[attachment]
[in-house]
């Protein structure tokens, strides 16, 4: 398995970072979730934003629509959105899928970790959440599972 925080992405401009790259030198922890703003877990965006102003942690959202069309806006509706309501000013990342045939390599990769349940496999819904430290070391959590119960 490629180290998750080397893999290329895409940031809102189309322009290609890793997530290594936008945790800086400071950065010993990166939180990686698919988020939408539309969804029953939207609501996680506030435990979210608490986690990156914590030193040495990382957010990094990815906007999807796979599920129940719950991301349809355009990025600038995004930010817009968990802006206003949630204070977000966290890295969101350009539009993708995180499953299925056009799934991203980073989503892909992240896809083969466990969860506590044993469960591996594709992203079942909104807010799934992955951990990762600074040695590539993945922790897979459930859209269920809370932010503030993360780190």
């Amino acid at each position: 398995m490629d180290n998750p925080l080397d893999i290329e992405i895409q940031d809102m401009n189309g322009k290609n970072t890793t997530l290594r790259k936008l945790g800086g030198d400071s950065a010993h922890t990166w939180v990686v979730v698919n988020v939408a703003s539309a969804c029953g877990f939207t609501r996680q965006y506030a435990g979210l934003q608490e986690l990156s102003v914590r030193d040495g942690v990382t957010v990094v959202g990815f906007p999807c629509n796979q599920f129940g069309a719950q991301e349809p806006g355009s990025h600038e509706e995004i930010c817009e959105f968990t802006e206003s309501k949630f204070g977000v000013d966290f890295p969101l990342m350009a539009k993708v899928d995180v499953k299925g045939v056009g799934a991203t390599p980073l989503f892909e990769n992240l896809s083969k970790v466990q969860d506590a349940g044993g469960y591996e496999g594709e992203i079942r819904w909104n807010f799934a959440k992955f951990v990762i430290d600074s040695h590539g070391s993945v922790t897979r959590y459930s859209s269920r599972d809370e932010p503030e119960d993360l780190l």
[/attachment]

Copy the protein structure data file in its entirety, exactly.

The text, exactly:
[in-house]
């Protein structure tokens, strides 16, 4: 398995970072979730934003629509959105899928970790959440599972 925080992405401009790259030198922890703003877990965006102003942690959202069309806006509706309501000013990342045939390599990769349940496999819904430290070391959590119960 490629180290998750080397893999290329895409940031809102189309322009290609890793997530290594936008945790800086400071950065010993990166939180990686698919988020939408539309969804029953939207609501996680506030435990979210608490986690990156914590030193040495990382957010990094990815906007999807796979599920129940719950991301349809355009990025600038995004930010817009968990802006206003949630204070977000966290890295969101350009539009993708995180499953299925056009799934991203980073989503892909992240896809083969466990969860506590044993469960591996594709992203079942909104807010799934992955951990990762600074040695590539993945922790897979459930859209269920809370932010503030993360780190």
């Amino acid at each position: 398995m490629d180290n998750p925080l080397d893999i290329e992405i895409q940031d809102m401009n189309g322009k290609n970072t890793t997530l290594r790259k936008l945790g800086g030198d400071s950065a010993h922890t990166w939180v990686v979730v698919n988020v939408a703003s539309a969804c029953g877990f939207t609501r996680q965006y506030a435990g979210l934003q608490e986690l990156s102003v914590r030193d040495g942690v990382t957010v990094v959202g990815f906007p999807c629509n796979q599920f129940g069309a719950q991301e349809p806006g355009s990025h600038e509706e995004i930010c817009e959105f968990t802006e206003s309501k949630f204070g977000v000013d966290f890295p969101l990342m350009a539009k993708v899928d995180v499953k299925g045939v056009g799934a991203t390599p980073l989503f892909e990769n992240l896809s083969k970790v466990q969860d506590a349940g044993g469960y591996e496999g594709e992203i079942r819904w909104n807010f799934a959440k992955f951990v990762i430290d600074s040695h590539g070391s993945v922790t897979r959590y459930s859209s269920r599972d809370e932010p503030e119960d993360l780190l």